2013 Toyota Sienna Video Review


Note: This review also applies to the 2014 Toyota Sienna as no major changes were made since the 2013 Toyota Sienna.

This 2013 Toyota Sienna video review talks about one of our top recommended minivans. We discuss fuel economy, safety, price, interior space and features your kids will like. We also compare it to other minivans.

Pricing starts around $25,000 and goes up to $45,000 when you load up the luxury-lined Limited. This is the SE trim that costs around $40,000. It has basically the same equipment as the midgrade LE trim, but its suspension and steering have been tuned for sharper responses and better vehicle control. It looks a little sportier, too.

Unlike other minivans, the Toyota Sienna provides a choice of two engines, as well as optional all-wheel drive. The 187-horsepower four-cylinder gets fuel economy of 21 mpg combined, but then so does the 266-hp V6. We think that makes it worth the extra money, especially since the V6 Sienna is a very quick minivan.

The Toyota Sienna offers two different seating configurations. This one holds eight people and has a second-row bench with a removable center section that slides forward to make wiping noses a little easier. The seven-passenger configuration has two captain's chairs that can be outfitted with La-Z-Boy-style footrests.

The fold-flat third row is the same regardless, and even adults can sit back there comfortably.

Hauling cargo is easy as well. The second row seats can't be folded flat like in a Dodge Grand Caravan, but they do slide further forward than in a Honda Odyssey. The 150-cubic-foot total capacity is on par with other minivans.

The interior may look nice, but the plastics quality is a bit cheap and some controls are difficult to reach. Your passenger will probably have to tune the radio. But there's no shortage of high-end features. You can get a backup camera, adaptive cruise control, dual sunroofs, and a rear-seat entertainment system with a screen wide enough that your kids can watch two different things at once.

This touchscreen electronics interface is pretty easy to use, and can be equipped with some advanced smartphone connection functions.

The Toyota Sienna earned a four-star overall crash test rating from the government and it's an Insurance Institute for Highway Safety Top Safety Pick.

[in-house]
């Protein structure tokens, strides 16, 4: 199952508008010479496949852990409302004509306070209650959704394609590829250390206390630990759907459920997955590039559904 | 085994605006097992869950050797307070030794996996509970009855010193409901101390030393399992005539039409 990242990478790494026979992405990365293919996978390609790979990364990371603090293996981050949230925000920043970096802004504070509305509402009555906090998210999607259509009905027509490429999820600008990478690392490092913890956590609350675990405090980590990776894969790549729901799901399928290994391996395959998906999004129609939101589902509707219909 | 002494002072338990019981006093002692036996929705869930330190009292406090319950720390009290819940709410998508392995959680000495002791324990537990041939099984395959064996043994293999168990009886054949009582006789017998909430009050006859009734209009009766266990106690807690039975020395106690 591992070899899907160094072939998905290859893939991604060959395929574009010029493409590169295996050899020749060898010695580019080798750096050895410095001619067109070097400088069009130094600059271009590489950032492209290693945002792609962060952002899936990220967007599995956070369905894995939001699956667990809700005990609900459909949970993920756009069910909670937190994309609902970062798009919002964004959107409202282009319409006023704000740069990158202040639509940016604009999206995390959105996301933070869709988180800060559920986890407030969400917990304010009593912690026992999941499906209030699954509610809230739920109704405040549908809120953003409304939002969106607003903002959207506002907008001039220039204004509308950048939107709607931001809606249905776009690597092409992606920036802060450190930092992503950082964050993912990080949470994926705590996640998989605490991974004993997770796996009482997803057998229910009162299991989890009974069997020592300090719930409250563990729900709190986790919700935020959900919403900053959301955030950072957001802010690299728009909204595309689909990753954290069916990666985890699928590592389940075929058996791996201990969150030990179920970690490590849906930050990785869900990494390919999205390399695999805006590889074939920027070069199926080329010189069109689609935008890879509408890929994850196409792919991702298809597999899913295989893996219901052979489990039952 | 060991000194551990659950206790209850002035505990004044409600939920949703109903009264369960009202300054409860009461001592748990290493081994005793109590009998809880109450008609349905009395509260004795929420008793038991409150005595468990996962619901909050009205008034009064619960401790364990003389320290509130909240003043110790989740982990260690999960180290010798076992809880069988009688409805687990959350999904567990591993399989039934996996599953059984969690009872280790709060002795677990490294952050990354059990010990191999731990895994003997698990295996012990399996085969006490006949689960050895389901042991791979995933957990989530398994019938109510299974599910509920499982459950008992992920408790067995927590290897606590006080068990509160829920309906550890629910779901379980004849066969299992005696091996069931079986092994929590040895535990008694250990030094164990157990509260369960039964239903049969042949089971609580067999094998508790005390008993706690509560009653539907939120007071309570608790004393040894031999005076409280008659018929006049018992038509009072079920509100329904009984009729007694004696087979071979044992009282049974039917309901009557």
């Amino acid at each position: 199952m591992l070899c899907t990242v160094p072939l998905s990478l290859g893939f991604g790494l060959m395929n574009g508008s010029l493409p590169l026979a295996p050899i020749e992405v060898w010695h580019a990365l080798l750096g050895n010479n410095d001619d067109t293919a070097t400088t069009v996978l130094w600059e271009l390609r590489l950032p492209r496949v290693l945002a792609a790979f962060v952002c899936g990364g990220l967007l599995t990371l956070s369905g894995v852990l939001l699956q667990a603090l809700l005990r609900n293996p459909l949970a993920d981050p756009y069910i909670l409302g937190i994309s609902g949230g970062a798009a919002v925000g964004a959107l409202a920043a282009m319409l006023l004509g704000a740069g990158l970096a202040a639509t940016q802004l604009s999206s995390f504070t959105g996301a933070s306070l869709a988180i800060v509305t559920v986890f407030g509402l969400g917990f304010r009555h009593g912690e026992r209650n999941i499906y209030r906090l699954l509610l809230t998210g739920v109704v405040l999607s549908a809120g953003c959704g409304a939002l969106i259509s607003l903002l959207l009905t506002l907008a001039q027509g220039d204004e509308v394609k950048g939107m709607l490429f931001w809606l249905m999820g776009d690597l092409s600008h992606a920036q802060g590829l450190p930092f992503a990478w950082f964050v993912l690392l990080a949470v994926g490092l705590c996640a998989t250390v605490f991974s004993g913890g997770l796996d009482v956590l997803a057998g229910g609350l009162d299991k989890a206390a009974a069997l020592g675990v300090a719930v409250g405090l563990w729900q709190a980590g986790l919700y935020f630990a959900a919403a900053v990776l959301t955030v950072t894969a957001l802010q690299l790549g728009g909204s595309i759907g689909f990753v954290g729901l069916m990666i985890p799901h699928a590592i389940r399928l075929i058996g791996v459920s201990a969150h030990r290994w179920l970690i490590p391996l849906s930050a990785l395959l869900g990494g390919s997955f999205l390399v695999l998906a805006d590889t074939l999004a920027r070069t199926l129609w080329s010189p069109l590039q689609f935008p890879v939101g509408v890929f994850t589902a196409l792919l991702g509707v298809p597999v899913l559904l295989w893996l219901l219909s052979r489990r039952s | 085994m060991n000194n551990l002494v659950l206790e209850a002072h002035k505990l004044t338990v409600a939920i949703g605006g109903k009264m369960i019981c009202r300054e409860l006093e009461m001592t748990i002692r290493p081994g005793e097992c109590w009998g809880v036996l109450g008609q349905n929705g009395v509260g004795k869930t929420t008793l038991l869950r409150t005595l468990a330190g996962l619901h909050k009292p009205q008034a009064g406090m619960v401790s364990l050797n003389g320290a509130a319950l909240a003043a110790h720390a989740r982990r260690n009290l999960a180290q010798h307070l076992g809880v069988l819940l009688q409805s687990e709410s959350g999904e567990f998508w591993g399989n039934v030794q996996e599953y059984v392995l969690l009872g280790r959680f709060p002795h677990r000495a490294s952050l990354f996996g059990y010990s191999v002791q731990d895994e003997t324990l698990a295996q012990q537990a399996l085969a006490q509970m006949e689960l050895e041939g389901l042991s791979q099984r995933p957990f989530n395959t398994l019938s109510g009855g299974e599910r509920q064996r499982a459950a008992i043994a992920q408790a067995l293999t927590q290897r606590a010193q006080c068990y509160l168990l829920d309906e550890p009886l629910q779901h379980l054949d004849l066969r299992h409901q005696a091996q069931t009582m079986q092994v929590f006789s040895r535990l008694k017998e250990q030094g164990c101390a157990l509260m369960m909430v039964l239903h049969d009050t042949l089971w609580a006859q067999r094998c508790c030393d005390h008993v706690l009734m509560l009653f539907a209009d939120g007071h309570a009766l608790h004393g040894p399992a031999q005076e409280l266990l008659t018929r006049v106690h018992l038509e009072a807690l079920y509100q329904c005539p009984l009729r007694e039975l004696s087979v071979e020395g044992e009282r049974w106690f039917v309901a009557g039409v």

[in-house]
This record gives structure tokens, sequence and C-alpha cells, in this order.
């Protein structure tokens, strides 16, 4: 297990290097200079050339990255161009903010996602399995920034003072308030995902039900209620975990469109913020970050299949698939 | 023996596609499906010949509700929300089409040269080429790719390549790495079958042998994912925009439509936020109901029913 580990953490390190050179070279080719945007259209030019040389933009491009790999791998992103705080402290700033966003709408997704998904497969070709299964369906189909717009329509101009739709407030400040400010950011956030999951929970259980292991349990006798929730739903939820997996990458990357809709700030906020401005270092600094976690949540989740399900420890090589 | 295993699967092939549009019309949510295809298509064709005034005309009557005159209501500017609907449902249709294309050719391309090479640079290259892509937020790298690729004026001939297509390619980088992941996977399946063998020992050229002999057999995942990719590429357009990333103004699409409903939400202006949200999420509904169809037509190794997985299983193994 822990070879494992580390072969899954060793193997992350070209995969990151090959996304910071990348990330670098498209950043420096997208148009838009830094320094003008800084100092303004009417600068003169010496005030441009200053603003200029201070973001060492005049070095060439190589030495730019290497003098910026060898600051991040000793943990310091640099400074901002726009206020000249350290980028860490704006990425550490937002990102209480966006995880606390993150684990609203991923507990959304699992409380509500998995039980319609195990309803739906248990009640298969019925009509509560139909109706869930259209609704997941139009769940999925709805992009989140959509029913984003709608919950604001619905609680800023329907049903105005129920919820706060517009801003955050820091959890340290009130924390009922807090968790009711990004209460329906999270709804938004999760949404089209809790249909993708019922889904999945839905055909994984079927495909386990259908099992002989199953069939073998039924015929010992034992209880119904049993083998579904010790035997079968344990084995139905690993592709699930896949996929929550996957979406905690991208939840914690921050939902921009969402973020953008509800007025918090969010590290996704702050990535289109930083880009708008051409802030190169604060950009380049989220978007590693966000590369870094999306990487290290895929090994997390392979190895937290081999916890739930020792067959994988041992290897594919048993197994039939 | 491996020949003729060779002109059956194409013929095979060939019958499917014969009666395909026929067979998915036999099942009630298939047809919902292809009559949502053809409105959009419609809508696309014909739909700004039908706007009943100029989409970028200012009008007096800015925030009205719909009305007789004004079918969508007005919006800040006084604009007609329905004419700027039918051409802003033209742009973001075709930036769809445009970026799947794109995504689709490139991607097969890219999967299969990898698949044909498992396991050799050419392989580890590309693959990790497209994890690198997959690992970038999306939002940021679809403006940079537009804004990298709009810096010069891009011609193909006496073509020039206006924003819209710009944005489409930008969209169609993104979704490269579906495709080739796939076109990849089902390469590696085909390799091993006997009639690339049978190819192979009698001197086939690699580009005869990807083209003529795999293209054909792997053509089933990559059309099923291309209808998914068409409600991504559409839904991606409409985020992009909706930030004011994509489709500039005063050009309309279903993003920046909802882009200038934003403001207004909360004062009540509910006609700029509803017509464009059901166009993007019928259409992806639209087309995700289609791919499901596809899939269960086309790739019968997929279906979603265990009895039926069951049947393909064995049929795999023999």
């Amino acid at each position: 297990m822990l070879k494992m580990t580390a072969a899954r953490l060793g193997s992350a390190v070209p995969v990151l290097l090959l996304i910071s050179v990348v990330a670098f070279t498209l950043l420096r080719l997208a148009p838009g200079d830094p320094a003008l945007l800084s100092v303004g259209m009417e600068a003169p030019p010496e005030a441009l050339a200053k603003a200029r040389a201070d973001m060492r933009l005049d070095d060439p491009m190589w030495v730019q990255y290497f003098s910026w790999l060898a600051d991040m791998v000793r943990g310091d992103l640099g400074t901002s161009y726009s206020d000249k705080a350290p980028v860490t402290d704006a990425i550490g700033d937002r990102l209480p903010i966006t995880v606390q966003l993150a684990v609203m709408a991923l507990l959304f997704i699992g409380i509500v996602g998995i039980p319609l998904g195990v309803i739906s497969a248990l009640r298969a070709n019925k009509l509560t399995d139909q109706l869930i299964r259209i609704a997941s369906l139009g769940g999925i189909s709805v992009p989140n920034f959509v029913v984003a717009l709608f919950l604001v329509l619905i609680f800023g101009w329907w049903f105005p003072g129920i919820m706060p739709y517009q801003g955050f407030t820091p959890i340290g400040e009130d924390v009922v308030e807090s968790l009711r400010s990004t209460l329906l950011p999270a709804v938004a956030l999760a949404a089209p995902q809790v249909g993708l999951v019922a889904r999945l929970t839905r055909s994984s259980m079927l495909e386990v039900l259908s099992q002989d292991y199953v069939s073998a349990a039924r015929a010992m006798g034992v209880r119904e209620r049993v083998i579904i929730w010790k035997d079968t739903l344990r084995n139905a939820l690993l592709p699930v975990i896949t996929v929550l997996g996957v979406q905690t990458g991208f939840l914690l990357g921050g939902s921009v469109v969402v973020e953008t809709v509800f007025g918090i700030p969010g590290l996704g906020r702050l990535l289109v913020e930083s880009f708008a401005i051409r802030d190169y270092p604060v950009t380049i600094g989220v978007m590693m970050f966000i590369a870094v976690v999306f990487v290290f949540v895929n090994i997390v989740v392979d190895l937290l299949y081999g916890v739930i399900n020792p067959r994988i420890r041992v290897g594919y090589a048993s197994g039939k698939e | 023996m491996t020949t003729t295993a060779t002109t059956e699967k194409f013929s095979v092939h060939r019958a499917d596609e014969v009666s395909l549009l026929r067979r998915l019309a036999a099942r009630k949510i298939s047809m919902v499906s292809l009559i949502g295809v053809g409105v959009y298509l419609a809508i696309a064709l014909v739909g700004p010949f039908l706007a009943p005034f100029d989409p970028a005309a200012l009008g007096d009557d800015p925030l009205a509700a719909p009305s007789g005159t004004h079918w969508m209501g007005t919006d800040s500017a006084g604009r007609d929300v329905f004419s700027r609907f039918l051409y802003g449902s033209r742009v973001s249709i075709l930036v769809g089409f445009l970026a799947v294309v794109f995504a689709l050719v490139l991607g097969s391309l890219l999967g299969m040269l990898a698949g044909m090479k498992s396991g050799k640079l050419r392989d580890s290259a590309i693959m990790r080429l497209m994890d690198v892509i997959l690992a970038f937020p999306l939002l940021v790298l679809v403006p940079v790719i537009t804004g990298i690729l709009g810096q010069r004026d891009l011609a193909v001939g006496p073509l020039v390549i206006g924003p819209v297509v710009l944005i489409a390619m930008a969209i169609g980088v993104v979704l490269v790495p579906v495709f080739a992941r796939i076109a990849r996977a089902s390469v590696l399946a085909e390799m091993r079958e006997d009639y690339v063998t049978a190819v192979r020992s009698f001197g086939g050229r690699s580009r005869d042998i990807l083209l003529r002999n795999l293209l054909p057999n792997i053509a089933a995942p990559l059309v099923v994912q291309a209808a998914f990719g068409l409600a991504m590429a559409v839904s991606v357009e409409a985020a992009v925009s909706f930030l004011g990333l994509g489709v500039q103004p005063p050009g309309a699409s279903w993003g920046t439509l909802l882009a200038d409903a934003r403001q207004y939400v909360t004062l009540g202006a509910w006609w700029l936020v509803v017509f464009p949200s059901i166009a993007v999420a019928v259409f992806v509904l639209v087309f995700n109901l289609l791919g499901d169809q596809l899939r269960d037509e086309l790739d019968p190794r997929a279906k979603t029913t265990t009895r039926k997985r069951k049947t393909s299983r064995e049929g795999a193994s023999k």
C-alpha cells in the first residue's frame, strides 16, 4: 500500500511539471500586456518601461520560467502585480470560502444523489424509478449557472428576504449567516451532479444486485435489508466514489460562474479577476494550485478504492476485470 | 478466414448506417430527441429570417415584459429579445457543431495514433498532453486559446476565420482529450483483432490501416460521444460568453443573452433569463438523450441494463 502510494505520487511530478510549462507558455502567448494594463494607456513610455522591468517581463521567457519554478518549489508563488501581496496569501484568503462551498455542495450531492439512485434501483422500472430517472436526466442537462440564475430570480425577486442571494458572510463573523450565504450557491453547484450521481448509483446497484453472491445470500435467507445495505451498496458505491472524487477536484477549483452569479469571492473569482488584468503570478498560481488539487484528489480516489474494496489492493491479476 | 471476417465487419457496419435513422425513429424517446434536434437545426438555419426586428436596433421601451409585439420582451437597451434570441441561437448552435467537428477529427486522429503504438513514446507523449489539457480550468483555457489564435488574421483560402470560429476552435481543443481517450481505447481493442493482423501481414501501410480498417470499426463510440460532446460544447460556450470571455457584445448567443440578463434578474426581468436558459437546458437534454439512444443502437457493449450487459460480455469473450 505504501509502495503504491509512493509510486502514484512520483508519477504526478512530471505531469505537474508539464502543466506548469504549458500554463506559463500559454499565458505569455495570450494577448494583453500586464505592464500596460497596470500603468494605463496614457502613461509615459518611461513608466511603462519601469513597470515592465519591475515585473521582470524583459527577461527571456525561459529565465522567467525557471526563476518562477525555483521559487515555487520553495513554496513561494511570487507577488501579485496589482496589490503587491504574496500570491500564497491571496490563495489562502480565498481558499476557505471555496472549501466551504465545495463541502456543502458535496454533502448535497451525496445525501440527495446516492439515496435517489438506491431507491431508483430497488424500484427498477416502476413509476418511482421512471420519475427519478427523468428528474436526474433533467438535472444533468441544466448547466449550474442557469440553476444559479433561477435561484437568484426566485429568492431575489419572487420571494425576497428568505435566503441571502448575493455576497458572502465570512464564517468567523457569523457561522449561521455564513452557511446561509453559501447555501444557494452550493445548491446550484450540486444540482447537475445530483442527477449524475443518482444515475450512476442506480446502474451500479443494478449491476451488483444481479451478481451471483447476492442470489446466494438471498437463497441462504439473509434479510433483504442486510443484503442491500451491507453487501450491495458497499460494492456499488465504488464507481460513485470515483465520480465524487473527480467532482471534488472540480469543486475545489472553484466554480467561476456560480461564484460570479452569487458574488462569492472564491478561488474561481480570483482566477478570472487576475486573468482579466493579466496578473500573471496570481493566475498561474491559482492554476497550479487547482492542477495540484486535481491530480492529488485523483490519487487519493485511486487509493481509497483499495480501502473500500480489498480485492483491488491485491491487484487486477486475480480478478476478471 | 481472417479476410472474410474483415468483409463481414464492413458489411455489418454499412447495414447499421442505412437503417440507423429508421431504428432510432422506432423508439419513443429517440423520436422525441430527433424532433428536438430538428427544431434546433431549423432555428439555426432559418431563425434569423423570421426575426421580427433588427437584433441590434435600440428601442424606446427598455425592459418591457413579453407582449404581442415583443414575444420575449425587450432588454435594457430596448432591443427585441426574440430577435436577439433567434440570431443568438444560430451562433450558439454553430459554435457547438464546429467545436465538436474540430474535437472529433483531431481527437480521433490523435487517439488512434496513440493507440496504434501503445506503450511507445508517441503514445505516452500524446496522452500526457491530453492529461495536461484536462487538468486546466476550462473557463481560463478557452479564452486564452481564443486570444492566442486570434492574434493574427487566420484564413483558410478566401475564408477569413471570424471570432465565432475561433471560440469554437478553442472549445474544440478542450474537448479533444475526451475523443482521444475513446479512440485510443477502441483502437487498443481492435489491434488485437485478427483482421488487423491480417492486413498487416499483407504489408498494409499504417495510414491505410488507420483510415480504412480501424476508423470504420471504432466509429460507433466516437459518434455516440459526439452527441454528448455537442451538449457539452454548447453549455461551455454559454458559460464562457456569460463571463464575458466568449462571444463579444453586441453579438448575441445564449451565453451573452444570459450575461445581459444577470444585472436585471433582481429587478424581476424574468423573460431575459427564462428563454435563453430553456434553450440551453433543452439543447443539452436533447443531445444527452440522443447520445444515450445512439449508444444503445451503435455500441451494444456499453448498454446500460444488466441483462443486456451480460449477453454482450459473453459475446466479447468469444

There aren't that many minivans on sale, but the Toyota Sienna is nevertheless one of our top recommended along with Honda's Odyssey and Nissan's Quest. Any of these three would likely be a great choice for your family.

For more information, please read the Edmunds Toyota Sienna Review.

Comments

  • typer_801 typer_801 Posts:

    Nothing like recycling content which is now out of date. The video review indicates there are two engine options available. That was true in 2012, but for 2013 only the 3.5L V6 is offered. The I-4 was discontinued.

  • Why is the Nissan Quest recommended over a Grand Caravan/Town and Country? It doesn't net the best acceleration or mileage; it also has a transmission that cannot be repaired. It is more expensive, and far less functional. A minivan is all about versatility-and the Quest severely lacks it. I think its sales speaks for that. Also, why does every reviewer fail to mention the run flat requirement of the AWD option of the Sienna. Anyone on a Sienna forum can easily find when that feature goes wrong-when there is a flat during a road trip. Good luck on that one. Not only will you have a hard time finding one tire, but the AWD requires you to replace all 4 if enough wear is on the tires. The Honda Odyssey forums talk about not hitting the sticker mileage of 28 highway, and in situations they have hit 28, I can too in other minivans. It also requires near highest pay out to get the 6 speed, or it isn't rated 28. The description of this video says, "bound to be reliable", and is just bias.

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